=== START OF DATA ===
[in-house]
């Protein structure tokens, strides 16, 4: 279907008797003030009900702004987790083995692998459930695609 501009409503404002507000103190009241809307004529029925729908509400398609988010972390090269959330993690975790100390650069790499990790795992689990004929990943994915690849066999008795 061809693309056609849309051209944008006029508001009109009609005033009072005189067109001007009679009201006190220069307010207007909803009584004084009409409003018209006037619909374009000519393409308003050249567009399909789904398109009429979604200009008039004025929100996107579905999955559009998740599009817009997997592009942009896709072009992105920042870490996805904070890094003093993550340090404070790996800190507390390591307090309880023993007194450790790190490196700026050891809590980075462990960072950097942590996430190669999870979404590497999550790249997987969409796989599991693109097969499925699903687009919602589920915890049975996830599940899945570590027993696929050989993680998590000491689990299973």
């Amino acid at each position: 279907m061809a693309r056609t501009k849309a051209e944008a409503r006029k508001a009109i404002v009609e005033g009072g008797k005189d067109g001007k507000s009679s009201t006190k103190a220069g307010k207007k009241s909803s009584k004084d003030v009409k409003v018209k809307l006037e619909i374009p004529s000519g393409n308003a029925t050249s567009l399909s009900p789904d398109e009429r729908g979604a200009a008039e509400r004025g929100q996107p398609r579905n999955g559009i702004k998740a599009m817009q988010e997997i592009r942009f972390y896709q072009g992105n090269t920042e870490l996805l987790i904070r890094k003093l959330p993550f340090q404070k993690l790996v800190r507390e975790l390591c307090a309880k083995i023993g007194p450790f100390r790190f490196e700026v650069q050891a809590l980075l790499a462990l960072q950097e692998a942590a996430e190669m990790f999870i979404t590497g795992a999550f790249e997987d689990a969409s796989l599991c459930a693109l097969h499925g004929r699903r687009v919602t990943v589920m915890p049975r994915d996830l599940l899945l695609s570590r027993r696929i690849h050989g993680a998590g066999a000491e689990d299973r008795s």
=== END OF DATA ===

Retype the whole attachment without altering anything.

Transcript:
[in-house]
């Protein structure tokens, strides 16, 4: 279907008797003030009900702004987790083995692998459930695609 501009409503404002507000103190009241809307004529029925729908509400398609988010972390090269959330993690975790100390650069790499990790795992689990004929990943994915690849066999008795 061809693309056609849309051209944008006029508001009109009609005033009072005189067109001007009679009201006190220069307010207007909803009584004084009409409003018209006037619909374009000519393409308003050249567009399909789904398109009429979604200009008039004025929100996107579905999955559009998740599009817009997997592009942009896709072009992105920042870490996805904070890094003093993550340090404070790996800190507390390591307090309880023993007194450790790190490196700026050891809590980075462990960072950097942590996430190669999870979404590497999550790249997987969409796989599991693109097969499925699903687009919602589920915890049975996830599940899945570590027993696929050989993680998590000491689990299973």
């Amino acid at each position: 279907m061809a693309r056609t501009k849309a051209e944008a409503r006029k508001a009109i404002v009609e005033g009072g008797k005189d067109g001007k507000s009679s009201t006190k103190a220069g307010k207007k009241s909803s009584k004084d003030v009409k409003v018209k809307l006037e619909i374009p004529s000519g393409n308003a029925t050249s567009l399909s009900p789904d398109e009429r729908g979604a200009a008039e509400r004025g929100q996107p398609r579905n999955g559009i702004k998740a599009m817009q988010e997997i592009r942009f972390y896709q072009g992105n090269t920042e870490l996805l987790i904070r890094k003093l959330p993550f340090q404070k993690l790996v800190r507390e975790l390591c307090a309880k083995i023993g007194p450790f100390r790190f490196e700026v650069q050891a809590l980075l790499a462990l960072q950097e692998a942590a996430e190669m990790f999870i979404t590497g795992a999550f790249e997987d689990a969409s796989l599991c459930a693109l097969h499925g004929r699903r687009v919602t990943v589920m915890p049975r994915d996830l599940l899945l695609s570590r027993r696929i690849h050989g993680a998590g066999a000491e689990d299973r008795s």